Words On Birds by Steve Grinley

Refuge Releases Final Plan to Destroy Fresh Water Impoundments
March 08, 2024
By Steve Grinley
 
     The Parker River National Wildlife Refuge released the final version of their Habitat Management Plan on Tuesday, Feb 20, on their website and as a press release.  That was a sad day for birds and birders. 
 
     “After reviewing comments received and further consultation with experts and partner organizations, the U.S. Fish and Wildlife Service made a Finding of No Significant Impact in implementing the proposed alternative outlined in the draft Habitat Management Plan (HMP) and Fire Management Plan (FMP) for Parker River and Thatcher Island National Wildlife Refuges.” No impact? Really?
 
     Instead of maintaining the Refuge-built impoundment fresh water pools and replacing the aging water gates, they find it easier to breach the dikes.  The Refuge final plan starts with breaching the Stage Island dike which is the least like to be breached by Mother Nature. Breaching the Stage Island impoundment will only accelerate the chance that the water will cover the road, cut off Lot 7 and halt access to Sandy Point.  
 
     Instead of using tax-payer dollars to restore the hundreds of acres of salt marsh that still needs restoration for the beloved salt marsh sparrow, they want us to fund their experiment of restoring a fresh water pool, created by their predecessors, back to salt marsh.  Why?  Salt marsh sparrows are not nesting below the Maintenance area.  Fix the hundreds of acres of marsh between there and Cross Farm Hill instead of trying to create new marsh for one species ,and for maybe the black rail that has NEVER nested on the refuge and a bird that I have heard ONCE on the refuge in sixty years!
 
     Their first “public sessions” were poorly publicized and embarrassingly under-attended. They were followed up with a better publicized zoom meeting that had 140 attendees where no response to their pre-scripted answers to questions, could be expressed. 
 
     The refuge says there were 145 written comments received. Their planned, scripted responses to these concerns were again presented, resulting in their “No Significant Impact” decision. They claim that the detailed summary of comments and responses is included in Appendix A of the final Environmental Assessment. However, that is now well buried on their website if you go looking for it.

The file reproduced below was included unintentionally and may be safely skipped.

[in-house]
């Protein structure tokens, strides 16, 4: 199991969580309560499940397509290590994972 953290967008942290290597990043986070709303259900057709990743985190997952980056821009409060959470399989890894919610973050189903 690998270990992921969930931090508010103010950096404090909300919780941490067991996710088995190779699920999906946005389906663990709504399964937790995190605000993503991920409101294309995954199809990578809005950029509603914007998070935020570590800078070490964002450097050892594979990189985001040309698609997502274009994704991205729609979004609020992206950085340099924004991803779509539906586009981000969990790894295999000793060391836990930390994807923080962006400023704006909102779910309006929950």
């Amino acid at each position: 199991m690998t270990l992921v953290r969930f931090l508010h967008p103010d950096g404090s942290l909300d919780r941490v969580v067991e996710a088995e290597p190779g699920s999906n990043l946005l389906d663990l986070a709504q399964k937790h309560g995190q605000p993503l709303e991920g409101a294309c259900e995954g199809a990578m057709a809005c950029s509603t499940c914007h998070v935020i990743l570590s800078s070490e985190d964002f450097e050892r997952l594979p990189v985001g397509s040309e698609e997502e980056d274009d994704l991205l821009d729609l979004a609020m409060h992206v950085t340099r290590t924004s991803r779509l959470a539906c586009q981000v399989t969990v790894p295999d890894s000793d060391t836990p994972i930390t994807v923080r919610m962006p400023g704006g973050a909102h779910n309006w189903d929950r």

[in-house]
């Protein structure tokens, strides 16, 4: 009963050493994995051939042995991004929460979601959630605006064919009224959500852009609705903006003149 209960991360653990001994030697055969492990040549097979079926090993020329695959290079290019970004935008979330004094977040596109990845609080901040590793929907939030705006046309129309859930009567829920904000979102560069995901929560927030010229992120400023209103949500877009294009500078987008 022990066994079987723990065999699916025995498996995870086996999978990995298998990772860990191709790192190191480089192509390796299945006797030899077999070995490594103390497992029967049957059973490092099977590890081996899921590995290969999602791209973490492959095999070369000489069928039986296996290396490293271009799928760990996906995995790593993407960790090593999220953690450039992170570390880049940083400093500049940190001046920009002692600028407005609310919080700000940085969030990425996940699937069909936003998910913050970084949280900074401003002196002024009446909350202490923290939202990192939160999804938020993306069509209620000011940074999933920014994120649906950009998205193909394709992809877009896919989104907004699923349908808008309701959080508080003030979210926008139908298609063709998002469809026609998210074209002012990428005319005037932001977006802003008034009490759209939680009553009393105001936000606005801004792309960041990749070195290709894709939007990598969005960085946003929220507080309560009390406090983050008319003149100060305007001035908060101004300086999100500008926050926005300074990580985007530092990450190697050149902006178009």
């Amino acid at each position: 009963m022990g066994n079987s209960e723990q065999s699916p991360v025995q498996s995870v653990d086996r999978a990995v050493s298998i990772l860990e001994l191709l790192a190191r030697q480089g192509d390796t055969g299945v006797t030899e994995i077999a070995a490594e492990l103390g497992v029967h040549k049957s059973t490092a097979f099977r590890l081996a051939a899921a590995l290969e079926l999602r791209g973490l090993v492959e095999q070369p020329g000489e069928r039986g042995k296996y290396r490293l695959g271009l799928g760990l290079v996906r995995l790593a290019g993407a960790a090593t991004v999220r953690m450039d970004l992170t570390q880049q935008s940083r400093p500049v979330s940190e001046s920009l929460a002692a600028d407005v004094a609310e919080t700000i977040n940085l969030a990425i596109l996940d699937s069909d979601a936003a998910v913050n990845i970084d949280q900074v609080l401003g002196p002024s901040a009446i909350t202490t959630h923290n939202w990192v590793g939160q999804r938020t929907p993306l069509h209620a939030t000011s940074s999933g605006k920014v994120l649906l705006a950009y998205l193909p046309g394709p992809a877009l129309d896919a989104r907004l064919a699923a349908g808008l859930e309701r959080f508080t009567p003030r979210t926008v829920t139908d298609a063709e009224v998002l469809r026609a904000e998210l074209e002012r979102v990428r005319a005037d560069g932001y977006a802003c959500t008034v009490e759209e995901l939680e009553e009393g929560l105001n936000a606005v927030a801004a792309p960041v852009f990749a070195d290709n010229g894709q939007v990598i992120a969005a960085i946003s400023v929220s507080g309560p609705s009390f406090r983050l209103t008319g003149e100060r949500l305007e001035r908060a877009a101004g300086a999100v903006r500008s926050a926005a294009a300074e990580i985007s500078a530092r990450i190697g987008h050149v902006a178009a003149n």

It’s abhorrent that the refuge wasn’t required to do an Environment Impact Study, especially by the Mass Fish & Wildlife, regarding its Plan’s impact on the state endangered Least Bittern and other birds whose habitat would be destroyed by this plan. If a developer proposed this destruction of this fresh water habitat, the state would be all over them!
 
     Needless to say, the decision sparked comments on the local birder’s social media:
 
     One birder stated: “As expected, the outcome to blithely and recklessly destroy the largest shorebird staging and foraging sites north of Cape Cod was completely predetermined and the public comment period was merely for show.“
 
     Another local birder stated: “I always felt the only reason they were asking people to send in their concerns and questions prior to any zoom meeting was to make sure they were able to have their stock answers ready.  There were never opportunities for rebuttal to any of their answers. They never had any intention of taking into consideration the research from any opposing viewpoint.“
 
     Still, another birder: “Nancy Pau and management are asserting that the impoundments are in such danger of being breached … that we must ourselves breach the dikes! How does this make any sense? Destroy the village to save the village?“
 
     The refuge announcement did make news in a number of local news outlets, but they just quoted the Refuge’s preplanned answers that the press release provided. It made front-page news in this newspaper but it was slanted to be about the Pink House. There seems to be more support and readership for a deteriorating pink house, though it is understandable for the icon that it is. Unfortunately, it is likely destined for the same pre-determined fate as the fresh water impoundments that our forefathers built for birds and for us.

Steve Grinley
Bird Watcher’s Supply & Gift
Port Plaza West Shops
45 Storey Ave, Suite 7B
Newburyport, MA 01950
BirdWSG@Comcast.net
 
978-462-0775 
https://birdwatcherssupplyandgifts.com

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